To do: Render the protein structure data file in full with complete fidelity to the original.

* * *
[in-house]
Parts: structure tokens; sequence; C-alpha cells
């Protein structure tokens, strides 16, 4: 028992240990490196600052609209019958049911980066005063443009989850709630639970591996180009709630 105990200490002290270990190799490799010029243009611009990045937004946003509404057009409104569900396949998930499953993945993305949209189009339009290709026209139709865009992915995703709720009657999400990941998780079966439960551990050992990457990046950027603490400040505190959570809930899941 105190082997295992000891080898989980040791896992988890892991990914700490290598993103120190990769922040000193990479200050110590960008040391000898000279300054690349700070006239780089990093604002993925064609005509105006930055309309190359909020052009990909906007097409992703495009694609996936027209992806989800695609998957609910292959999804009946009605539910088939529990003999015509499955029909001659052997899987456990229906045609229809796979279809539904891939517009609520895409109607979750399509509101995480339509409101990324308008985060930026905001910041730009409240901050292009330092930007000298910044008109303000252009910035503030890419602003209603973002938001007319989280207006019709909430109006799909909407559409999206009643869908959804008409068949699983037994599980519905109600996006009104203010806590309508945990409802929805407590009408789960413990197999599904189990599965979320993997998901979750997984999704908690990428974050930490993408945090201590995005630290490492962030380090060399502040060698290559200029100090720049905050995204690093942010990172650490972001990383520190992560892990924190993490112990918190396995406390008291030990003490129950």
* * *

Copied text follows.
[in-house]
Parts: structure tokens; sequence; C-alpha cells
């Protein structure tokens, strides 16, 4: 028992240990490196600052609209019958049911980066005063443009989850709630639970591996180009709630 105990200490002290270990190799490799010029243009611009990045937004946003509404057009409104569900396949998930499953993945993305949209189009339009290709026209139709865009992915995703709720009657999400990941998780079966439960551990050992990457990046950027603490400040505190959570809930899941 105190082997295992000891080898989980040791896992988890892991990914700490290598993103120190990769922040000193990479200050110590960008040391000898000279300054690349700070006239780089990093604002993925064609005509105006930055309309190359909020052009990909906007097409992703495009694609996936027209992806989800695609998957609910292959999804009946009605539910088939529990003999015509499955029909001659052997899987456990229906045609229809796979279809539904891939517009609520895409109607979750399509509101995480339509409101990324308008985060930026905001910041730009409240901050292009330092930007000298910044008109303000252009910035503030890419602003209603973002938001007319989280207006019709909430109006799909909407559409999206009643869908959804008409068949699983037994599980519905109600996006009104203010806590309508945990409802929805407590009408789960413990197999599904189990599965979320993997998901979750997984999704908690990428974050930490993408945090201590995005630290490492962030380090060399502040060698290559200029100090720049905050995204690093942010990172650490972001990383520190992560892990924190993490112990918190396995406390008291030990003490129950």